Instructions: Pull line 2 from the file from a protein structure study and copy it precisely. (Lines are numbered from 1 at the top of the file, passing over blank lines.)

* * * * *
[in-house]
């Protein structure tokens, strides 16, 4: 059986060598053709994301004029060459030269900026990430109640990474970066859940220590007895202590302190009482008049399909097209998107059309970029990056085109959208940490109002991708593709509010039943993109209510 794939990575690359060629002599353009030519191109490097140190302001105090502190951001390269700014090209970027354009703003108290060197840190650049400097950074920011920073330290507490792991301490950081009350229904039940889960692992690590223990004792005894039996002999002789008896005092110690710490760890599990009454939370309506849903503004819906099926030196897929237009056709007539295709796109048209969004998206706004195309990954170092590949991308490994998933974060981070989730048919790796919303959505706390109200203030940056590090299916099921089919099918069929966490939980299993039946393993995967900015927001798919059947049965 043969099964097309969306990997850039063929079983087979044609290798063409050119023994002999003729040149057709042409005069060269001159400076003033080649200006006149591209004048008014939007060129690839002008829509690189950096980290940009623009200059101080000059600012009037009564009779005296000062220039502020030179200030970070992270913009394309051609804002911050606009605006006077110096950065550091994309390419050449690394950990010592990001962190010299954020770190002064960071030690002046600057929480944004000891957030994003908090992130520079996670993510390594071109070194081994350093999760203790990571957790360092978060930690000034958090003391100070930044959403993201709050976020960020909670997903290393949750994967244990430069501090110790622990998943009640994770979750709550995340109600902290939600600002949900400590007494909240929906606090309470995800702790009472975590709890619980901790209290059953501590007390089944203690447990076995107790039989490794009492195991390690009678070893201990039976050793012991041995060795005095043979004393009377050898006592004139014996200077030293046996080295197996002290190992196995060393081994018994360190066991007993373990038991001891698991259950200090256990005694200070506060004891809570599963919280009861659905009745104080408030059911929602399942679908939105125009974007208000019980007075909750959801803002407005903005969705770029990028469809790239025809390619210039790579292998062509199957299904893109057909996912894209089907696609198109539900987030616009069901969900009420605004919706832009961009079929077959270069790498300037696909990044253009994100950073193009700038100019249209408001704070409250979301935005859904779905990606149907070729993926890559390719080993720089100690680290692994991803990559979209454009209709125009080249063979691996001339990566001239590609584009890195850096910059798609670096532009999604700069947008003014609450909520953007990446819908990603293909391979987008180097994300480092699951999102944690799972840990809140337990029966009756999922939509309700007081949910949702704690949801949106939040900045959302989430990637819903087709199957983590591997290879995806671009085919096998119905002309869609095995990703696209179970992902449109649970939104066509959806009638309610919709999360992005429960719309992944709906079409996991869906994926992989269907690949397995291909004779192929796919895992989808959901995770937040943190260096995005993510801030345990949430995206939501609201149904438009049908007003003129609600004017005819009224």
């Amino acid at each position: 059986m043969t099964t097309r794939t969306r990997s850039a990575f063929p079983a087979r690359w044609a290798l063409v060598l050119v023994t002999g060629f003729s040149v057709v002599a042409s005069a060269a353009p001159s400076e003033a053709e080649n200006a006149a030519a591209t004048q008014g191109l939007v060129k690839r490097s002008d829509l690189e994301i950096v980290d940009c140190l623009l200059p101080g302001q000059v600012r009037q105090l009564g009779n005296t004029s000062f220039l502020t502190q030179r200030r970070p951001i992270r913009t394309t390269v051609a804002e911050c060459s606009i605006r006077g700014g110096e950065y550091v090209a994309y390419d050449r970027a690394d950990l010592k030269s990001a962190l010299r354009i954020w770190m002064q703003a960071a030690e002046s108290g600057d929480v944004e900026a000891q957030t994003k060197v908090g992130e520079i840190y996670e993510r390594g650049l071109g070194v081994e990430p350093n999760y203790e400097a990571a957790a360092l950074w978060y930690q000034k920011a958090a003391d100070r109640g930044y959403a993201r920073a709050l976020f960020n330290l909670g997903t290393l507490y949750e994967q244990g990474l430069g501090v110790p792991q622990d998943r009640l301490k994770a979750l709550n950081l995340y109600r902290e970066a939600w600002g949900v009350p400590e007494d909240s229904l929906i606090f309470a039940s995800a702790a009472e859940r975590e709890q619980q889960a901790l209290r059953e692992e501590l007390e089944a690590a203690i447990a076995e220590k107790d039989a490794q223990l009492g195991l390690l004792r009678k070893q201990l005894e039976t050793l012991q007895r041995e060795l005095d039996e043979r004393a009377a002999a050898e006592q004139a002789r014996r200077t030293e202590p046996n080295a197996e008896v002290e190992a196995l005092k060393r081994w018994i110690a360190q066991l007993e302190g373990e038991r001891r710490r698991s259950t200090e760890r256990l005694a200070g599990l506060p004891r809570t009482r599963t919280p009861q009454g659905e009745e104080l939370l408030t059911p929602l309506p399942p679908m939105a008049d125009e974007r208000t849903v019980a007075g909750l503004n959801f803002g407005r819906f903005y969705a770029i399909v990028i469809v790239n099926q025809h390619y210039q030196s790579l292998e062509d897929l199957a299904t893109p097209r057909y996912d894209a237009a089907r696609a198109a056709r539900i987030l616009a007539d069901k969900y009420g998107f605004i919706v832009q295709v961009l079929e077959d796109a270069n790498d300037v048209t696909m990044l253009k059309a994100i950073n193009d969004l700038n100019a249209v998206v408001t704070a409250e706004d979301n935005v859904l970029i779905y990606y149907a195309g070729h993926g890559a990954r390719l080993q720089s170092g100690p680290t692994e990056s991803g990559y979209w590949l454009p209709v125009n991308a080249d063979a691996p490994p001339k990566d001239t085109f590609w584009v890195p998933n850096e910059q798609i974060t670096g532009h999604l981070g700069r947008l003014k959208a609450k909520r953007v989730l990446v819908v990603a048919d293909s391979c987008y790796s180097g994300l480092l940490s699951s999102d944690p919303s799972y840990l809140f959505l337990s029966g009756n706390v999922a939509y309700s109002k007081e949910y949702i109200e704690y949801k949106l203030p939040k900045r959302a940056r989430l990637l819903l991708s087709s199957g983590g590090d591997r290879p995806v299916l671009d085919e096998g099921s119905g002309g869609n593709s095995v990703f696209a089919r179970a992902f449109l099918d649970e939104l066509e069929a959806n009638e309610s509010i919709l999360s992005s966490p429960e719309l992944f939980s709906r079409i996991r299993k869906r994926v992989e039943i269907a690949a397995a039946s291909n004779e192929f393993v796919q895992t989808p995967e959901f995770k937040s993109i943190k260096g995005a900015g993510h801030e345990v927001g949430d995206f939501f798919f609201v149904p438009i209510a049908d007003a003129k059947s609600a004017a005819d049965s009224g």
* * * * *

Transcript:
């Protein structure tokens, strides 16, 4: 059986060598053709994301004029060459030269900026990430109640990474970066859940220590007895202590302190009482008049399909097209998107059309970029990056085109959208940490109002991708593709509010039943993109209510 794939990575690359060629002599353009030519191109490097140190302001105090502190951001390269700014090209970027354009703003108290060197840190650049400097950074920011920073330290507490792991301490950081009350229904039940889960692992690590223990004792005894039996002999002789008896005092110690710490760890599990009454939370309506849903503004819906099926030196897929237009056709007539295709796109048209969004998206706004195309990954170092590949991308490994998933974060981070989730048919790796919303959505706390109200203030940056590090299916099921089919099918069929966490939980299993039946393993995967900015927001798919059947049965 043969099964097309969306990997850039063929079983087979044609290798063409050119023994002999003729040149057709042409005069060269001159400076003033080649200006006149591209004048008014939007060129690839002008829509690189950096980290940009623009200059101080000059600012009037009564009779005296000062220039502020030179200030970070992270913009394309051609804002911050606009605006006077110096950065550091994309390419050449690394950990010592990001962190010299954020770190002064960071030690002046600057929480944004000891957030994003908090992130520079996670993510390594071109070194081994350093999760203790990571957790360092978060930690000034958090003391100070930044959403993201709050976020960020909670997903290393949750994967244990430069501090110790622990998943009640994770979750709550995340109600902290939600600002949900400590007494909240929906606090309470995800702790009472975590709890619980901790209290059953501590007390089944203690447990076995107790039989490794009492195991390690009678070893201990039976050793012991041995060795005095043979004393009377050898006592004139014996200077030293046996080295197996002290190992196995060393081994018994360190066991007993373990038991001891698991259950200090256990005694200070506060004891809570599963919280009861659905009745104080408030059911929602399942679908939105125009974007208000019980007075909750959801803002407005903005969705770029990028469809790239025809390619210039790579292998062509199957299904893109057909996912894209089907696609198109539900987030616009069901969900009420605004919706832009961009079929077959270069790498300037696909990044253009994100950073193009700038100019249209408001704070409250979301935005859904779905990606149907070729993926890559390719080993720089100690680290692994991803990559979209454009209709125009080249063979691996001339990566001239590609584009890195850096910059798609670096532009999604700069947008003014609450909520953007990446819908990603293909391979987008180097994300480092699951999102944690799972840990809140337990029966009756999922939509309700007081949910949702704690949801949106939040900045959302989430990637819903087709199957983590591997290879995806671009085919096998119905002309869609095995990703696209179970992902449109649970939104066509959806009638309610919709999360992005429960719309992944709906079409996991869906994926992989269907690949397995291909004779192929796919895992989808959901995770937040943190260096995005993510801030345990949430995206939501609201149904438009049908007003003129609600004017005819009224």